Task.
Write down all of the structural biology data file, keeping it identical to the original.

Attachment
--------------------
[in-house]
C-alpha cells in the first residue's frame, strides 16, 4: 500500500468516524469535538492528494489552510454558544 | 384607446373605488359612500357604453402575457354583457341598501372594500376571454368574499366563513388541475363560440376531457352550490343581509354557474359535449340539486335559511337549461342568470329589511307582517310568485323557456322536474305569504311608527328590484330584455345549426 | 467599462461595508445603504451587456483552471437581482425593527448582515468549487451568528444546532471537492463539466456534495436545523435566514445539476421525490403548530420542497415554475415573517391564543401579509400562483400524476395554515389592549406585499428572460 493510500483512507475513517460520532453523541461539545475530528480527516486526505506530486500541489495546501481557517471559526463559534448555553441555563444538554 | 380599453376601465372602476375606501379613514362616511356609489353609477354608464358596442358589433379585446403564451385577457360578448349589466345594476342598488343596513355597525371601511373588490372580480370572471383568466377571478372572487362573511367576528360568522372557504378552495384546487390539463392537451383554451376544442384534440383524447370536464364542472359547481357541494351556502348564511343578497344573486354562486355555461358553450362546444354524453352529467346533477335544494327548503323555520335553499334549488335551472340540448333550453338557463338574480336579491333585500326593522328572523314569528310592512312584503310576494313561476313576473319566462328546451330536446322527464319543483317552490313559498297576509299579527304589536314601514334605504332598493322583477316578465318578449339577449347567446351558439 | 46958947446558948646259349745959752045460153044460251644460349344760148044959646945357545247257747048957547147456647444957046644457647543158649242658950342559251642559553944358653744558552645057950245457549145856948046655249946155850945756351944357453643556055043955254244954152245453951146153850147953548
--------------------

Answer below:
[in-house]
C-alpha cells in the first residue's frame, strides 16, 4: 500500500468516524469535538492528494489552510454558544 | 384607446373605488359612500357604453402575457354583457341598501372594500376571454368574499366563513388541475363560440376531457352550490343581509354557474359535449340539486335559511337549461342568470329589511307582517310568485323557456322536474305569504311608527328590484330584455345549426 | 467599462461595508445603504451587456483552471437581482425593527448582515468549487451568528444546532471537492463539466456534495436545523435566514445539476421525490403548530420542497415554475415573517391564543401579509400562483400524476395554515389592549406585499428572460 493510500483512507475513517460520532453523541461539545475530528480527516486526505506530486500541489495546501481557517471559526463559534448555553441555563444538554 | 380599453376601465372602476375606501379613514362616511356609489353609477354608464358596442358589433379585446403564451385577457360578448349589466345594476342598488343596513355597525371601511373588490372580480370572471383568466377571478372572487362573511367576528360568522372557504378552495384546487390539463392537451383554451376544442384534440383524447370536464364542472359547481357541494351556502348564511343578497344573486354562486355555461358553450362546444354524453352529467346533477335544494327548503323555520335553499334549488335551472340540448333550453338557463338574480336579491333585500326593522328572523314569528310592512312584503310576494313561476313576473319566462328546451330536446322527464319543483317552490313559498297576509299579527304589536314601514334605504332598493322583477316578465318578449339577449347567446351558439 | 46958947446558948646259349745959752045460153044460251644460349344760148044959646945357545247257747048957547147456647444957046644457647543158649242658950342559251642559553944358653744558552645057950245457549145856948046655249946155850945756351944357453643556055043955254244954152245453951146153850147953548